Building on manufacturing’s progress

Manufacturing is focused on continuous improvement. That quest to do a little better every day is the reason manufacturing didn’t stop at the assembly line.


Bob Vavra, content manager, Plant Engineering. Courtesy: CFE MediaIn publishing, the last really great idea was moveable type. Today, almost 700 years later, print communications really is not much more just people taking that basic idea and refining it and adapting it to changes in customer needs and technology.

Even in the midst of what some call the "Fourth Industrial Revolution" there is very little truly revolutionary in manufacturing. Manufacturing's last really revolutionary idea was the assembly line. Today, you are as likely to find a robot on that line as you are a human, but the materials still move along, are reformed and combined, and a finished product emerges at the end.

We do a better job today of measuring and managing all aspects of that line, and of its component parts. We know when a line may fail from the data we collect or from a sensor we've installed. We can maintain and optimize those machines by acting on the data we collect. The process, however, remains largely the same.

So how do we improve? Not by leaps and bounds, but in small ways. Incremental improvement is like watching an iceberg melt (an apt analogy these days). We cannot see the difference in minutes or days, but observed over a period of time, it is a powerful change that can occur. We have to be patient to see change.

The best practices we offer this year, and the many more great best practices you can find on any topic at will not transform your plant tomorrow. They will provide fresh ideas to improve aspects of your plant's operation. Measured another way, what would 2% improvement mean to your company and to your personnel?

Manufacturing is focused on continuous improvement. That quest to do a little better every day is the reason manufacturing didn't stop at the assembly line. The process of improving manufacturing every day continues in large plants and small. While we may not be able to see what that improvement might look like in five years, we can look back at where we began and where we are to see that progress is being made every day. This year's collection of best practices builds on that progress.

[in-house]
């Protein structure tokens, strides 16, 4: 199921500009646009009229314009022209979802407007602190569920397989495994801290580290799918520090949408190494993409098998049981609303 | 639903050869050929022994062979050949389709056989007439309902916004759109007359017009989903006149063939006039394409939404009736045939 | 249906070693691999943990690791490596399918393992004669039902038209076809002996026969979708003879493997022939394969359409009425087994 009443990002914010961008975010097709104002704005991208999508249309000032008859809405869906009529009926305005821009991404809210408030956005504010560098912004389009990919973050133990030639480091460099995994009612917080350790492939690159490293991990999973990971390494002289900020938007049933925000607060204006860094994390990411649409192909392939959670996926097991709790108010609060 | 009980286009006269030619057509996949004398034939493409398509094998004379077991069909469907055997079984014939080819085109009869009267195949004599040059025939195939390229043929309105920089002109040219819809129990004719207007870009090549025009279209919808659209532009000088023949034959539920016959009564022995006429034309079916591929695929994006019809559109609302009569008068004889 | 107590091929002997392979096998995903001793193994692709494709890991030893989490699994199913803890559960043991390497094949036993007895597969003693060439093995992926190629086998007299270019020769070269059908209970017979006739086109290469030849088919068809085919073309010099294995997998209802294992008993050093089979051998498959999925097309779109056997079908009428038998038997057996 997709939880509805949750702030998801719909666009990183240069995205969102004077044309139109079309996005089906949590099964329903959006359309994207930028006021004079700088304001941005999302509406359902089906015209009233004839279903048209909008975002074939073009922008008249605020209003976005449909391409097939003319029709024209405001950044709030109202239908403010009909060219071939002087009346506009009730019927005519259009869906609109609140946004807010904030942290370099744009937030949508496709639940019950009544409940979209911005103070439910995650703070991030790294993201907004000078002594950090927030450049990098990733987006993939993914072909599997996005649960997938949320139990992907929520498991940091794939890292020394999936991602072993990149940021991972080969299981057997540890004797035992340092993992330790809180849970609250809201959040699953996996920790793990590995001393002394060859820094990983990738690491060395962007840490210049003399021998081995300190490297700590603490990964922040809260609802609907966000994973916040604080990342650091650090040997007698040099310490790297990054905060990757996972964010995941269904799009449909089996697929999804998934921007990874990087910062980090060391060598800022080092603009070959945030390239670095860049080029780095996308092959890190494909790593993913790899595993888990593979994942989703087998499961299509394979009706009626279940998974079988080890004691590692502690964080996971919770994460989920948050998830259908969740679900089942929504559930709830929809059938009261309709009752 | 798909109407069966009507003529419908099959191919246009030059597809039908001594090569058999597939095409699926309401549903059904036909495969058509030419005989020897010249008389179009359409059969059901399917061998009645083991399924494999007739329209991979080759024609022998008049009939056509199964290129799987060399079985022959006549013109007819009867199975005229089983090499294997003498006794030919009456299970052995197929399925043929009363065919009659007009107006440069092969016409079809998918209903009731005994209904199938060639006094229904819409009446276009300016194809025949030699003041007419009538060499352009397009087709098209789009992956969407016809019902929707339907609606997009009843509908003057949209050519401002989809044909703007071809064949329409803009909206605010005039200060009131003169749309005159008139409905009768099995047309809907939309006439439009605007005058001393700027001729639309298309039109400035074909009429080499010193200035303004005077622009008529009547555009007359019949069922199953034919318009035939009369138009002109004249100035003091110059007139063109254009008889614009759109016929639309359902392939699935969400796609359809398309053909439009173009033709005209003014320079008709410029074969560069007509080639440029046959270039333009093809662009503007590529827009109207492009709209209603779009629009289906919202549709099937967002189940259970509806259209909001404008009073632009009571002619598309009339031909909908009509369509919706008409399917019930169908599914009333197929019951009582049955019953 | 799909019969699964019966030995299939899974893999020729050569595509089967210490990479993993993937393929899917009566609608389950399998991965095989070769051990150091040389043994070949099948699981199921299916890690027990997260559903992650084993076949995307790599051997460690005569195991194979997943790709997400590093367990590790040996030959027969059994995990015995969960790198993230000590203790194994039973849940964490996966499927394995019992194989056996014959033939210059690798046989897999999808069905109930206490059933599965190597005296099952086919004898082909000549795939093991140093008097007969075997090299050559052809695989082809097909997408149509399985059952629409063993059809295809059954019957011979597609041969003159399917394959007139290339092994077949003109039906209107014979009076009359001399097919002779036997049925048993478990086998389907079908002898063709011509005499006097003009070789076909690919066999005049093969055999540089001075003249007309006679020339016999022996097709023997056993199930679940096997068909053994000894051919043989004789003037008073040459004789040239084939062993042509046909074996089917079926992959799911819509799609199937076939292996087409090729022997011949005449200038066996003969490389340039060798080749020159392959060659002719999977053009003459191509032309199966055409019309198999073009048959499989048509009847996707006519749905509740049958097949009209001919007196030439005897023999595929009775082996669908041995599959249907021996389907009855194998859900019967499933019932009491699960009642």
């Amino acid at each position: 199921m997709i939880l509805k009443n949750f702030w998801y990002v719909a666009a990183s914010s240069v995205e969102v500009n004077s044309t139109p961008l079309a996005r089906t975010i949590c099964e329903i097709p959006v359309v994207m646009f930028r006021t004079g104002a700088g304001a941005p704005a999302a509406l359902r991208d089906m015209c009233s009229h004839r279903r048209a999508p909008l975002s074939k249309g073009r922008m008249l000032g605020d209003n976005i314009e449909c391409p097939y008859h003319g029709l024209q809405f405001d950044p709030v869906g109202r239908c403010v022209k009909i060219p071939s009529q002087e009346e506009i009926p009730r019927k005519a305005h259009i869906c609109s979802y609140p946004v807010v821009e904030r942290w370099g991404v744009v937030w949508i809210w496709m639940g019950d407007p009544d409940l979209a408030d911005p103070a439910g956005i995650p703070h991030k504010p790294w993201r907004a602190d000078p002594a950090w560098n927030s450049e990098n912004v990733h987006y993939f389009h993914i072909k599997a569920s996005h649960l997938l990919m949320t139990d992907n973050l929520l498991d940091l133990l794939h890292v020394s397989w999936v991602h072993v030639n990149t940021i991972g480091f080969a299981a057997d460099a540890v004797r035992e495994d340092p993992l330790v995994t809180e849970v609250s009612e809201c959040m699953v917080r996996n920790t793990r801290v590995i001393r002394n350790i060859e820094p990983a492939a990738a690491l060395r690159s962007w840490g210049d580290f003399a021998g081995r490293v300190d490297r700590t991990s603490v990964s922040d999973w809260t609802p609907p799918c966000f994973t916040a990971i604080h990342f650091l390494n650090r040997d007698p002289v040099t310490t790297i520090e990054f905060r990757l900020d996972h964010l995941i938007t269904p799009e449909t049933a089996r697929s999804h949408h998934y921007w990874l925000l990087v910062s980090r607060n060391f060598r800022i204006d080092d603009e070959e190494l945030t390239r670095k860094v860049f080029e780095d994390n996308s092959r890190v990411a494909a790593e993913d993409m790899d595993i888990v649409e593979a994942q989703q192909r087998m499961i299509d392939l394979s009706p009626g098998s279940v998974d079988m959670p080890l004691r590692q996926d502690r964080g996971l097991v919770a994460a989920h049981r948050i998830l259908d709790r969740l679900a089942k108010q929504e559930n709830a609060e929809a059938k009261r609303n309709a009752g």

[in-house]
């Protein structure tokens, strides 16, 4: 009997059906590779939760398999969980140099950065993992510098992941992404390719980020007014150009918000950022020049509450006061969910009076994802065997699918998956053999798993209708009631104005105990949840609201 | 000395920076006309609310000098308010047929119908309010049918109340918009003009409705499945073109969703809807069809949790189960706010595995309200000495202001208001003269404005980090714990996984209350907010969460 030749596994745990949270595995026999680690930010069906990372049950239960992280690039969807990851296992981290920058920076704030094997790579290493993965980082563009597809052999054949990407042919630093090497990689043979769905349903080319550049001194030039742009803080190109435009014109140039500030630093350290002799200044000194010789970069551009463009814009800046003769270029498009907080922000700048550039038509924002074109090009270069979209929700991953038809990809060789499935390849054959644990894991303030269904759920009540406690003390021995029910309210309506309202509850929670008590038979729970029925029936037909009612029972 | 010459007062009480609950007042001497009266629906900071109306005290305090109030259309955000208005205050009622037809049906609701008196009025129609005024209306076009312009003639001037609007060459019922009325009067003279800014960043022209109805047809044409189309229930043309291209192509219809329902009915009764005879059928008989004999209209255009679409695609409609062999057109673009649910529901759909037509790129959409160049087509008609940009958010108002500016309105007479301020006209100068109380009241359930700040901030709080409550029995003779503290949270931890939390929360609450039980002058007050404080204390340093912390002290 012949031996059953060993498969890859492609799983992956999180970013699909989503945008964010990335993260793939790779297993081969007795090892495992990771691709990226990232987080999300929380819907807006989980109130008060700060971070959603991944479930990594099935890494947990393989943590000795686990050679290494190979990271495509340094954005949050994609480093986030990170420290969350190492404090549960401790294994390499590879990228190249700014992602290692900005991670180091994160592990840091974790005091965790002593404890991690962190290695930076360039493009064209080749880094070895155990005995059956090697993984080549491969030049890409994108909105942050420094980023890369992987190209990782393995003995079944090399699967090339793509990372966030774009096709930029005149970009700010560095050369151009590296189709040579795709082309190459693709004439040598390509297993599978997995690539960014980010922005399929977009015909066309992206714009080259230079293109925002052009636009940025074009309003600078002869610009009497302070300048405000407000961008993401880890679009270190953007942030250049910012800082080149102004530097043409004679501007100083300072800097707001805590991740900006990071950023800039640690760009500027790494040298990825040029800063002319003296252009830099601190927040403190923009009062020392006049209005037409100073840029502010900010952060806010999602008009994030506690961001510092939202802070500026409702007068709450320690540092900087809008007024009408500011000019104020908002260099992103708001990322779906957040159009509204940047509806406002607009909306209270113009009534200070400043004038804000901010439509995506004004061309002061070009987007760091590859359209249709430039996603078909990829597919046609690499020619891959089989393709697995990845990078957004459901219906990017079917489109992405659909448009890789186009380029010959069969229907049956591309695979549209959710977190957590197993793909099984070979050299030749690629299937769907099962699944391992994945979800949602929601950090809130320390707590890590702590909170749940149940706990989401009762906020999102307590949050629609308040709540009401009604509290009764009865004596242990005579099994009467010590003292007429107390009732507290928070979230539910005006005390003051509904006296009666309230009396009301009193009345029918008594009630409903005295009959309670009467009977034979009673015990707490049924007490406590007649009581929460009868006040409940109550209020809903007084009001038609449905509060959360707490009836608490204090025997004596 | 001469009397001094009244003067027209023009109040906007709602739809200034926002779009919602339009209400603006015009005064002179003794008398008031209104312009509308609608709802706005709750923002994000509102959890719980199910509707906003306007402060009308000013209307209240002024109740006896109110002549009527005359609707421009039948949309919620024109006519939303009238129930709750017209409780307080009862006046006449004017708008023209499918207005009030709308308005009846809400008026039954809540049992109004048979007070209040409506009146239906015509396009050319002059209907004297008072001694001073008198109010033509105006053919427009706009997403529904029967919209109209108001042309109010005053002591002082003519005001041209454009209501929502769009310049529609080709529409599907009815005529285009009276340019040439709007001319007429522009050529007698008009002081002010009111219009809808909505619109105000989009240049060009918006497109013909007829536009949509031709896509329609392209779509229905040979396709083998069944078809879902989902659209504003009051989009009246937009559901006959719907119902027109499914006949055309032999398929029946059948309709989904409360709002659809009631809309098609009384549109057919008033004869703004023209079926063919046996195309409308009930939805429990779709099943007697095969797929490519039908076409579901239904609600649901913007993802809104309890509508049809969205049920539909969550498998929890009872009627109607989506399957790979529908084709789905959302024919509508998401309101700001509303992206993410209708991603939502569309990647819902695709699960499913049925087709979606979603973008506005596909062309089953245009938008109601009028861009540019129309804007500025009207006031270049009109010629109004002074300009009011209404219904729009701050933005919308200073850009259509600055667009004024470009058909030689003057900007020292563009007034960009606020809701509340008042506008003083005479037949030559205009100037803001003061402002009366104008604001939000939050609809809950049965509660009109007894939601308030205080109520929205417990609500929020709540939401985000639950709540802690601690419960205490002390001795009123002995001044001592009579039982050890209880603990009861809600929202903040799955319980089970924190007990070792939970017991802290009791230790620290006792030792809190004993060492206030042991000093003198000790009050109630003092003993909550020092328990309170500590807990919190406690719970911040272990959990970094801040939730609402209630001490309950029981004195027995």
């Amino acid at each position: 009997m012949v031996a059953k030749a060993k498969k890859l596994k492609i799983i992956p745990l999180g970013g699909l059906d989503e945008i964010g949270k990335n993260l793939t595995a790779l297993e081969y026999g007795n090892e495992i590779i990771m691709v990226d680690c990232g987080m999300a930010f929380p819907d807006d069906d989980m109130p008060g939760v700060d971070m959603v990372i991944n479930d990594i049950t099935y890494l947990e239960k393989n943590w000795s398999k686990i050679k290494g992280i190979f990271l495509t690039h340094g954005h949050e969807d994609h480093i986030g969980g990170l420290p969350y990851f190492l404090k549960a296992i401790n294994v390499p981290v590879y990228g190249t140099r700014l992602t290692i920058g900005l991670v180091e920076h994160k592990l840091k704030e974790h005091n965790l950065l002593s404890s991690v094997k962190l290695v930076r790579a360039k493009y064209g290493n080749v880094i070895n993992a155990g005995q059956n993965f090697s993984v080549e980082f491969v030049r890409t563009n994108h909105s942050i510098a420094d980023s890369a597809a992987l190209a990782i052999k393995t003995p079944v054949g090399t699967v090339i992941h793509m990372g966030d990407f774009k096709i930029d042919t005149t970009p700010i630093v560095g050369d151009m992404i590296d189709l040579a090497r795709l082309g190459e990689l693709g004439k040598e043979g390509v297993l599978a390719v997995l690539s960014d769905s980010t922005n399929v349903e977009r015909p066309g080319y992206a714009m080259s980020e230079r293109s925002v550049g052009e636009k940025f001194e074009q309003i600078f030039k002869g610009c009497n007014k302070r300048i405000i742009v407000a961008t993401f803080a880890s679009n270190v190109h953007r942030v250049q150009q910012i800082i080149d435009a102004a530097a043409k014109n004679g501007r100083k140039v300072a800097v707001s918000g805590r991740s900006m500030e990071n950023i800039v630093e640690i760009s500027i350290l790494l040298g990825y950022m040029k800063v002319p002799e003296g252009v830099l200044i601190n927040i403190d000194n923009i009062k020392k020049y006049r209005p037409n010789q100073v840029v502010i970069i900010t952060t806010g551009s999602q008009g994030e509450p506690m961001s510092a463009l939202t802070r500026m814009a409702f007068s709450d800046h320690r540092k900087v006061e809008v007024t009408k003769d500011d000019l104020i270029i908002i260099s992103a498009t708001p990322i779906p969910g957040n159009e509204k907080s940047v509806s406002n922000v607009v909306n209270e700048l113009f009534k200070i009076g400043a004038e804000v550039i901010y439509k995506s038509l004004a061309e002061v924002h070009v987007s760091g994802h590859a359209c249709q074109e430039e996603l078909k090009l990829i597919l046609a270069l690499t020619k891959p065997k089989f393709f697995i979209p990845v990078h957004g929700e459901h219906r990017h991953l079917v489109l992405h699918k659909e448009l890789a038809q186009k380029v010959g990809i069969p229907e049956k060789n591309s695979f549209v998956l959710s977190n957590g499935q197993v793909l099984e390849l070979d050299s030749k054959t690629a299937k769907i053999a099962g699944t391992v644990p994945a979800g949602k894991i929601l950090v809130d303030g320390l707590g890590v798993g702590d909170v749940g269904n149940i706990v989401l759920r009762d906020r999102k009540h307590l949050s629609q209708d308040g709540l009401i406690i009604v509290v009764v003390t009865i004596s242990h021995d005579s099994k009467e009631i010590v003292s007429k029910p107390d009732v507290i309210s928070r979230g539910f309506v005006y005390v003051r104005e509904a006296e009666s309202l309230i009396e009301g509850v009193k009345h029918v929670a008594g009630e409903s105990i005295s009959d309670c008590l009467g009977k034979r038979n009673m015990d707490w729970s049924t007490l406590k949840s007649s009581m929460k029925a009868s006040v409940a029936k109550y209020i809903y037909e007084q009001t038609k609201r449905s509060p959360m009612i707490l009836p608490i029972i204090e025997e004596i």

-Bob Vavra, content manager, Plant Engineering, CFE Media. 

Top Plant
The Top Plant program honors outstanding manufacturing facilities in North America.
Product of the Year
The Product of the Year program recognizes products newly released in the manufacturing industries.
System Integrator of the Year
Each year, a panel of Control Engineering and Plant Engineering editors and industry expert judges select the System Integrator of the Year Award winners in three categories.
June 2018
2018 Lubrication Guide, Motor and maintenance management, Control system migration
May 2018
Electrical standards, robots and Lean manufacturing, and how an aluminum packaging plant is helping community growth.
April 2018
2017 Product of the Year winners, retrofitting a press, IMTS and Hannover Messe preview, natural refrigerants, testing steam traps
June 2018
Machine learning, produced water benefits, programming cavity pumps
April 2018
ROVs, rigs, and the real time; wellsite valve manifolds; AI on a chip; analytics use for pipelines
February 2018
Focus on power systems, process safety, electrical and power systems, edge computing in the oil & gas industry
Spring 2018
Burners for heat-treating furnaces, CHP, dryers, gas humidification, and more
April 2018
Implementing a DCS, stepper motors, intelligent motion control, remote monitoring of irrigation systems
February 2018
Setting internal automation standards

Annual Salary Survey

After two years of economic concerns, manufacturing leaders once again have homed in on the single biggest issue facing their operations:

It's the workers—or more specifically, the lack of workers.

The 2017 Plant Engineering Salary Survey looks at not just what plant managers make, but what they think. As they look across their plants today, plant managers say they don’t have the operational depth to take on the new technologies and new challenges of global manufacturing.

Read more: 2017 Salary Survey

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Maintenance & Safety
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Randy Steele
Maintenance Manager; California Oils Corp.
Matthew J. Woo, PE, RCDD, LEED AP BD+C
Associate, Electrical Engineering; Wood Harbinger
Randy Oliver
Control Systems Engineer; Robert Bosch Corp.
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Critical Power: Hospital Electrical Systems
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